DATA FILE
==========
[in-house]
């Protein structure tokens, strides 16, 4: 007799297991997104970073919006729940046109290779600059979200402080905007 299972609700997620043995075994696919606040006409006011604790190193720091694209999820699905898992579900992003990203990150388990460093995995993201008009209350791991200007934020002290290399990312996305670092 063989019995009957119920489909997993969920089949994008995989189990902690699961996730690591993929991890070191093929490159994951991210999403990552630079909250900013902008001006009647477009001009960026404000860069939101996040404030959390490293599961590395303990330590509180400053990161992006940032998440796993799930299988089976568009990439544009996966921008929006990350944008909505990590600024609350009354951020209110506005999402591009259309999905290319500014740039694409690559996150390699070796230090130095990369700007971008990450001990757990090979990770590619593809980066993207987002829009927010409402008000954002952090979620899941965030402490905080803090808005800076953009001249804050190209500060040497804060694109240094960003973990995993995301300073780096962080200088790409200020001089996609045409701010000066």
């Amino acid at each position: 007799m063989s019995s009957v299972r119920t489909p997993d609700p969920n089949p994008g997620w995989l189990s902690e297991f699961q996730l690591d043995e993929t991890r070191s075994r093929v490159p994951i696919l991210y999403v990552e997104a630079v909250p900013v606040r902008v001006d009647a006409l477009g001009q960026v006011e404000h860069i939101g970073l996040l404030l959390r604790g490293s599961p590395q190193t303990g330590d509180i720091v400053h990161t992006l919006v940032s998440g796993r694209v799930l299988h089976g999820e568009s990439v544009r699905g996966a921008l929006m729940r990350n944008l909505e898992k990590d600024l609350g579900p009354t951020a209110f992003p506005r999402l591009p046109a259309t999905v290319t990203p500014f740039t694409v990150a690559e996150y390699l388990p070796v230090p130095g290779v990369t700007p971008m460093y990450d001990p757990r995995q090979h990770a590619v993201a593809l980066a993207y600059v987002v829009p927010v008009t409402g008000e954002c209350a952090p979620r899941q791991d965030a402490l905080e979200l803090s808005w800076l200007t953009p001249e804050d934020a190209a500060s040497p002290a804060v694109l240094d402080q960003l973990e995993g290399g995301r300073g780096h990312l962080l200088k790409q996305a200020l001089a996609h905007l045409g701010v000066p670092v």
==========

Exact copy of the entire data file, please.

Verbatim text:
[in-house]
């Protein structure tokens, strides 16, 4: 007799297991997104970073919006729940046109290779600059979200402080905007 299972609700997620043995075994696919606040006409006011604790190193720091694209999820699905898992579900992003990203990150388990460093995995993201008009209350791991200007934020002290290399990312996305670092 063989019995009957119920489909997993969920089949994008995989189990902690699961996730690591993929991890070191093929490159994951991210999403990552630079909250900013902008001006009647477009001009960026404000860069939101996040404030959390490293599961590395303990330590509180400053990161992006940032998440796993799930299988089976568009990439544009996966921008929006990350944008909505990590600024609350009354951020209110506005999402591009259309999905290319500014740039694409690559996150390699070796230090130095990369700007971008990450001990757990090979990770590619593809980066993207987002829009927010409402008000954002952090979620899941965030402490905080803090808005800076953009001249804050190209500060040497804060694109240094960003973990995993995301300073780096962080200088790409200020001089996609045409701010000066």
């Amino acid at each position: 007799m063989s019995s009957v299972r119920t489909p997993d609700p969920n089949p994008g997620w995989l189990s902690e297991f699961q996730l690591d043995e993929t991890r070191s075994r093929v490159p994951i696919l991210y999403v990552e997104a630079v909250p900013v606040r902008v001006d009647a006409l477009g001009q960026v006011e404000h860069i939101g970073l996040l404030l959390r604790g490293s599961p590395q190193t303990g330590d509180i720091v400053h990161t992006l919006v940032s998440g796993r694209v799930l299988h089976g999820e568009s990439v544009r699905g996966a921008l929006m729940r990350n944008l909505e898992k990590d600024l609350g579900p009354t951020a209110f992003p506005r999402l591009p046109a259309t999905v290319t990203p500014f740039t694409v990150a690559e996150y390699l388990p070796v230090p130095g290779v990369t700007p971008m460093y990450d001990p757990r995995q090979h990770a590619v993201a593809l980066a993207y600059v987002v829009p927010v008009t409402g008000e954002c209350a952090p979620r899941q791991d965030a402490l905080e979200l803090s808005w800076l200007t953009p001249e804050d934020a190209a500060s040497p002290a804060v694109l240094d402080q960003l973990e995993g290399g995301r300073g780096h990312l962080l200088k790409q996305a200020l001089a996609h905007l045409g701010v000066p670092v």